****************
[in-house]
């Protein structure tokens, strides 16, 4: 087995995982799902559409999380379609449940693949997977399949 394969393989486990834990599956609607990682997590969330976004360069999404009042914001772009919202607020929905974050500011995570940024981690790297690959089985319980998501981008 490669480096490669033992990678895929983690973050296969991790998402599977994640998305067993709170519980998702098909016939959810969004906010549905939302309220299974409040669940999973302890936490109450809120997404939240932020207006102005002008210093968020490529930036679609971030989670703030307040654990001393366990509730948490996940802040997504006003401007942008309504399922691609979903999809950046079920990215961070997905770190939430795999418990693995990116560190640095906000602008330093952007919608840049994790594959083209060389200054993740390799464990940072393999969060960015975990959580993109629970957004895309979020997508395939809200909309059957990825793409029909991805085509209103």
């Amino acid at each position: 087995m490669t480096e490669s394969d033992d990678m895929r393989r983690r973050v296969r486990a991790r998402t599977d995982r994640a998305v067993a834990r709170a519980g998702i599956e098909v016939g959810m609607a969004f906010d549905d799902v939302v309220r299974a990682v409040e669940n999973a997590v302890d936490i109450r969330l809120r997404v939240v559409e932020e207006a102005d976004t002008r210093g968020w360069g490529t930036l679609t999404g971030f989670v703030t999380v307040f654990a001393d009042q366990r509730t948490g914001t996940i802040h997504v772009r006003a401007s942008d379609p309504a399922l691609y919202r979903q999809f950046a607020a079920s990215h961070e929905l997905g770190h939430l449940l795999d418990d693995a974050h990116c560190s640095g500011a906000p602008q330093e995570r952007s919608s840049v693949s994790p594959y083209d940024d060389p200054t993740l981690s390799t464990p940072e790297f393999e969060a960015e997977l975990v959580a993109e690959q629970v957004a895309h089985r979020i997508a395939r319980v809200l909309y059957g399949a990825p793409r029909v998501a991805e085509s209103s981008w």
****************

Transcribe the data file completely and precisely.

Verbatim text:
[in-house]
């Protein structure tokens, strides 16, 4: 087995995982799902559409999380379609449940693949997977399949 394969393989486990834990599956609607990682997590969330976004360069999404009042914001772009919202607020929905974050500011995570940024981690790297690959089985319980998501981008 490669480096490669033992990678895929983690973050296969991790998402599977994640998305067993709170519980998702098909016939959810969004906010549905939302309220299974409040669940999973302890936490109450809120997404939240932020207006102005002008210093968020490529930036679609971030989670703030307040654990001393366990509730948490996940802040997504006003401007942008309504399922691609979903999809950046079920990215961070997905770190939430795999418990693995990116560190640095906000602008330093952007919608840049994790594959083209060389200054993740390799464990940072393999969060960015975990959580993109629970957004895309979020997508395939809200909309059957990825793409029909991805085509209103």
């Amino acid at each position: 087995m490669t480096e490669s394969d033992d990678m895929r393989r983690r973050v296969r486990a991790r998402t599977d995982r994640a998305v067993a834990r709170a519980g998702i599956e098909v016939g959810m609607a969004f906010d549905d799902v939302v309220r299974a990682v409040e669940n999973a997590v302890d936490i109450r969330l809120r997404v939240v559409e932020e207006a102005d976004t002008r210093g968020w360069g490529t930036l679609t999404g971030f989670v703030t999380v307040f654990a001393d009042q366990r509730t948490g914001t996940i802040h997504v772009r006003a401007s942008d379609p309504a399922l691609y919202r979903q999809f950046a607020a079920s990215h961070e929905l997905g770190h939430l449940l795999d418990d693995a974050h990116c560190s640095g500011a906000p602008q330093e995570r952007s919608s840049v693949s994790p594959y083209d940024d060389p200054t993740l981690s390799t464990p940072e790297f393999e969060a960015e997977l975990v959580a993109e690959q629970v957004a895309h089985r979020i997508a395939r319980v809200l909309y059957g399949a990825p793409r029909v998501a991805e085509s209103s981008w």